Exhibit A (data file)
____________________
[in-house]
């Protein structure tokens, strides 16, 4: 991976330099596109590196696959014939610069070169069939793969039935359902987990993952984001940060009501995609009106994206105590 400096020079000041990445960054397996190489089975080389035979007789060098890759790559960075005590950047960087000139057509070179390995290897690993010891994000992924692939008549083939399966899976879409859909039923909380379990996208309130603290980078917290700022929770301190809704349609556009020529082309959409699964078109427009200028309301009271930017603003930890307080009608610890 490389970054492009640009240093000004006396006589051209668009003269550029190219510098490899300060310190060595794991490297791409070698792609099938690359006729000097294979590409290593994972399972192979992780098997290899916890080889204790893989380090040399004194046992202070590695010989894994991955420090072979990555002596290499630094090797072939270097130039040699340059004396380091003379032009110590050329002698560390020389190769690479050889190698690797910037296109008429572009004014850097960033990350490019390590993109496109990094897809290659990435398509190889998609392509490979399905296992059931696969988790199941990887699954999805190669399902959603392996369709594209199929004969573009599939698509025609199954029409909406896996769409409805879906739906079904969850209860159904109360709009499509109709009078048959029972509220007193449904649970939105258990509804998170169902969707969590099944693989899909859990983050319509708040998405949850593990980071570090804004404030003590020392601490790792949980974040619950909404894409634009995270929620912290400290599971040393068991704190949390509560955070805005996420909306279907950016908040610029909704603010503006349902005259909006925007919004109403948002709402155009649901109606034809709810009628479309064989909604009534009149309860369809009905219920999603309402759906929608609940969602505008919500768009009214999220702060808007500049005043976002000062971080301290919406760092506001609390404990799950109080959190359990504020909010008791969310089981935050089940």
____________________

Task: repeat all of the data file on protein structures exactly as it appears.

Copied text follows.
[in-house]
């Protein structure tokens, strides 16, 4: 991976330099596109590196696959014939610069070169069939793969039935359902987990993952984001940060009501995609009106994206105590 400096020079000041990445960054397996190489089975080389035979007789060098890759790559960075005590950047960087000139057509070179390995290897690993010891994000992924692939008549083939399966899976879409859909039923909380379990996208309130603290980078917290700022929770301190809704349609556009020529082309959409699964078109427009200028309301009271930017603003930890307080009608610890 490389970054492009640009240093000004006396006589051209668009003269550029190219510098490899300060310190060595794991490297791409070698792609099938690359006729000097294979590409290593994972399972192979992780098997290899916890080889204790893989380090040399004194046992202070590695010989894994991955420090072979990555002596290499630094090797072939270097130039040699340059004396380091003379032009110590050329002698560390020389190769690479050889190698690797910037296109008429572009004014850097960033990350490019390590993109496109990094897809290659990435398509190889998609392509490979399905296992059931696969988790199941990887699954999805190669399902959603392996369709594209199929004969573009599939698509025609199954029409909406896996769409409805879906739906079904969850209860159904109360709009499509109709009078048959029972509220007193449904649970939105258990509804998170169902969707969590099944693989899909859990983050319509708040998405949850593990980071570090804004404030003590020392601490790792949980974040619950909404894409634009995270929620912290400290599971040393068991704190949390509560955070805005996420909306279907950016908040610029909704603010503006349902005259909006925007919004109403948002709402155009649901109606034809709810009628479309064989909604009534009149309860369809009905219920999603309402759906929608609940969602505008919500768009009214999220702060808007500049005043976002000062971080301290919406760092506001609390404990799950109080959190359990504020909010008791969310089981935050089940």